The strategic case for iron miner Cleveland-Cliffs to buy the U.S. business of European steelmaking giant ArcelorMittal seems to make a lot of sense. It would be great to look at the transformation of Cliffs this year and conclude it’s great news for Minnesota’s steel industry.
Honestly, it’s too hard to tell.
If you want to feel better about the deal and the industry, maybe stay away from steel industry news and its frequent references to something called “Steelmageddon.” The term came from a high-profile financial analyst who thinks American steel is in for serious pain that only eases with the shutdown of lots of excess capacity.
Ohio-based Cleveland-Cliffs, one of the last major miners in northeastern Minnesota, last week announced that it had agreed to buy ArcelorMittal’s U.S. business, its biggest ore customer. Expected to close by the end of the year, the deal is a stock and cash purchase of almost all of ArcelorMittal’s U.S. assets, including the largest integrated steelmaking facility in North America.
Last year, half of Cliffs’ ore production went to ArcelorMittal while roughly 30% went to a company most recently called AK Steel.
For those who missed the news, Cliffs completed its acquisition of Ohio-based AK Steel earlier this year.
When the second deal closes, Cliffs will be a very big steelmaker, particularly in flat-rolled steel for the auto industry. Almost all of Cliffs’ ore will go into its own operations.
It certainly looks like a smart move, the latest in a series of decisive ones since CEO Lourenco Goncalves took over Cliffs six years ago. There’s risk on every acquisition, of course, yet it looks likely that Cliffs will emerge more profitable and less heavily indebted. It will have the opportunity to reduce duplicative costs and reap the benefits of just being a lot bigger. Its stock moved up on the news.
Among the things the stock analysts liked is that Cliffs has “de-risked” its iron ore pellets business. That’s their way of saying Cliffs can’t lose its taconite customers anymore because it’s become its own customer.
To have the Minnesota iron mining industry’s biggest merchant supplier turn itself into a steelmaker could be seen as the end of an era here, except for what has been happening with another company, U.S. Steel Corp.
Once the largest steelmaker in the world, U.S. Steel is now well down the ranking and a fraction of the size of ArcelorMittal and the Asian-based firms at the top the list.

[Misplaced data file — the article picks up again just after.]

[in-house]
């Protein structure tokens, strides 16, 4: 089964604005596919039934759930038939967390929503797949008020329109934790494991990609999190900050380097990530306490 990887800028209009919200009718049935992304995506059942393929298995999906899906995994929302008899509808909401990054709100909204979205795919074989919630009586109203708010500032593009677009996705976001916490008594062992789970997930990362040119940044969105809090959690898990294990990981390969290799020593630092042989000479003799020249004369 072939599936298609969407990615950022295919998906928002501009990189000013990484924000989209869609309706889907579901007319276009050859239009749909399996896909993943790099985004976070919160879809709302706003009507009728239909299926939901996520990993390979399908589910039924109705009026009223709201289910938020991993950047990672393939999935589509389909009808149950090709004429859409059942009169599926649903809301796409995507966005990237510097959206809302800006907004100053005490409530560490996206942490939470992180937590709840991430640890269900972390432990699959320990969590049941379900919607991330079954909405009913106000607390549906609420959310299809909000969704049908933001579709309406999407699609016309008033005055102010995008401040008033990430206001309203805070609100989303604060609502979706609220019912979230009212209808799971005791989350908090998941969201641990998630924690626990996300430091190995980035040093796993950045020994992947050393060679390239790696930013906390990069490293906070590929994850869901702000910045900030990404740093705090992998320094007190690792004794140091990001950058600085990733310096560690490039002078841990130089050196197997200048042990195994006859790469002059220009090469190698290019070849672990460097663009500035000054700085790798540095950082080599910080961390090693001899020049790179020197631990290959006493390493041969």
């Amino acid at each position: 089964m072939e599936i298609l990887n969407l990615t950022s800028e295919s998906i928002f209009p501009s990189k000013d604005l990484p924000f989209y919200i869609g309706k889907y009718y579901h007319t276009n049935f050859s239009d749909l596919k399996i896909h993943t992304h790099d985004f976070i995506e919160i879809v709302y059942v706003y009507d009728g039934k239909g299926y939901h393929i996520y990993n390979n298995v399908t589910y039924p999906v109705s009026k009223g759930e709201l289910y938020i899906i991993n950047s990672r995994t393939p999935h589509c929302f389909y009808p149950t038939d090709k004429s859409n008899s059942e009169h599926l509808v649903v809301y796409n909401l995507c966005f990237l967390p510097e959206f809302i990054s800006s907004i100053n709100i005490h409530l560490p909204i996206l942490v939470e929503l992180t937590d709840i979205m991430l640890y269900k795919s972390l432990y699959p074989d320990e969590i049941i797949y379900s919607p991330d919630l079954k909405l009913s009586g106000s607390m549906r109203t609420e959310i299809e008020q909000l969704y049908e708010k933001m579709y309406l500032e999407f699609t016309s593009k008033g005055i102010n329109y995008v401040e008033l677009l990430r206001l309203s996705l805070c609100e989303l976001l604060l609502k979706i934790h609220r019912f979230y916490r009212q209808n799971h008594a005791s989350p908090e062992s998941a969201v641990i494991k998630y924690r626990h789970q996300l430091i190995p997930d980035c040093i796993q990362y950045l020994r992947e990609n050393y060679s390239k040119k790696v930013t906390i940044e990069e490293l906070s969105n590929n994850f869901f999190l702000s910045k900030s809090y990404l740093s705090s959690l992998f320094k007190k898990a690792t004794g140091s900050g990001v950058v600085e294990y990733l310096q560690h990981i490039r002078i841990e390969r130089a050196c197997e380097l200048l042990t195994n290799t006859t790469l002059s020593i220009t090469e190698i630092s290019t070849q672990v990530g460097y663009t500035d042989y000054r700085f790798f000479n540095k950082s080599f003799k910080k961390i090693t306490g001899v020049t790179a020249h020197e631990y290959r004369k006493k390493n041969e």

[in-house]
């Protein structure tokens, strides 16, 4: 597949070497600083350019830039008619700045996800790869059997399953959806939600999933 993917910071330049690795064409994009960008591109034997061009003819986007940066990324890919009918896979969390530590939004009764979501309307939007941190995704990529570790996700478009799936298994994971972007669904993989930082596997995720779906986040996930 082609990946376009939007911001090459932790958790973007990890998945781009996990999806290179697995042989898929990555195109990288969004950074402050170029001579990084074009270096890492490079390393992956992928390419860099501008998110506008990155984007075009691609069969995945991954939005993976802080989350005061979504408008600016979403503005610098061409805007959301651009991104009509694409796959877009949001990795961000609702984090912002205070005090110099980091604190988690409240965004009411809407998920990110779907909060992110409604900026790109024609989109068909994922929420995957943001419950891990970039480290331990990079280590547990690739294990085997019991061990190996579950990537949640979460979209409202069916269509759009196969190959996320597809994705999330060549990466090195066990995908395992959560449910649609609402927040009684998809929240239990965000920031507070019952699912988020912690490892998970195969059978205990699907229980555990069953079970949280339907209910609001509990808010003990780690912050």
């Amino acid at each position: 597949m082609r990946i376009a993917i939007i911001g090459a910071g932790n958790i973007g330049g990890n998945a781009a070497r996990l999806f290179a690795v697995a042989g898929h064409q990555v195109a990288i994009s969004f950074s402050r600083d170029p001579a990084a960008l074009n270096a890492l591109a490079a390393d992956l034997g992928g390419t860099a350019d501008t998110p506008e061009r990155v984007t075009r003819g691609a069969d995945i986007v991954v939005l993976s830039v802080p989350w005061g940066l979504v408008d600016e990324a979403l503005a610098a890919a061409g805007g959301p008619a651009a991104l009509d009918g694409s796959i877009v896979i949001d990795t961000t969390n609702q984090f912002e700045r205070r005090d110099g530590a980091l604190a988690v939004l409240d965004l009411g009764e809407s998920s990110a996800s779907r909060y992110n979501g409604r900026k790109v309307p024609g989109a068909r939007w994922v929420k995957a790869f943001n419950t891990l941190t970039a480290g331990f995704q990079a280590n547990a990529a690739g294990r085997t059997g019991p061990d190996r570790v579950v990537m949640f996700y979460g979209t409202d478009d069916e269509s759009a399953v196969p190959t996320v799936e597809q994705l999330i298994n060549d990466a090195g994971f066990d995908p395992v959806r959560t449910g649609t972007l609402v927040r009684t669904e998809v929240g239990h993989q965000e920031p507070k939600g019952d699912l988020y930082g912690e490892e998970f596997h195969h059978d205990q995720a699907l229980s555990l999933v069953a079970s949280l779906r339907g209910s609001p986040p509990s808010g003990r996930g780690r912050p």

To keep efficiently utilizing its Minnesota mining assets, U.S. Steel has moved from being a vertically integrated producer like Cliffs, mining for itself, to also selling iron ore pellets to others.
In the spring U.S. Steel announced a new supply agreement with Algoma Steel of Canada and agreed to a deal that would grant a one-fourth interest in U.S. Steel’s Minntac operation in Mountain Iron to Stelco, another Canadian steel company, one that had a brief and unhappy experience as part of U.S. Steel.
Consolidating an industry like Cliffs has been doing or finding customers for in-house operations that can’t be kept busy enough are not signs of a healthy and growing industry. And that’s before Steelmageddon.
That term was invented by BofA Securities analyst Timna Tanners, predicting how new capacity will lead to a steel glut so severe that apocalyptic language is required to talk about it. Tanners and her colleagues were so confident in their forecast that they trademarked the term Steelmageddon.
Her thesis is not just that there’s more steelmaking capacity coming, but it will be more efficient than the older blast furnaces, with many finally forced into shutting down.
“A substantial amount of capacity currently held by U.S. Steel and Cleveland-Cliffs would need to permanently close to balance the market,” Tanners and her team wrote last week in a research note, after Cliffs announced its latest acquisition.
“While necessary, we continue to think such a move would take time, and would happen after a prolonged period of depressed prices and/or demand.”
Taconite, a great Minnesota success story, is a processed iron ore product made from low-grade natural ore that’s meant to get used in the traditional steel operations of Cliffs and U.S. Steel.
This isn’t exactly new information, and players here have taken steps to invest in the transition.
Material derived from ore is used in these new electric arc furnaces in addition to scrap, but it can’t be the kind of taconite pellets that have shipped out of Minnesota now for decades.
Cliffs has nearly finished a plant in Ohio that will produce what’s called hot briquetted iron, which does look like the charcoal briquettes used in backyard grills. Cliffs put the plant in Ohio to be close to a number of facilities that can use this product.
Another diversification effort lies fallow near Nashwauk in northeastern Minnesota, a project long known as Essar Steel Minnesota.
It’s basically a half-completed taconite project now without control of its own proposed ore deposit, including portions of the mining land now controlled by Cliffs.
Back when this project still looked like a viable deal, Essar Steel Minnesota announced a 10-year supply agreement with ArcelorMittal. Copies of that contract have obviously been filed away forever.
There’s no obvious customer for any taconite pellet production now.
So that’s where the industry in Minnesota sits. U.S. Steel needs to revitalize its business and Lourenco Goncalves needs to fold a really big acquisition into Cleveland-Cliffs and then successfully manage all of it.
And then, of course, Steelmageddon needs to turn out to be just entertaining talk.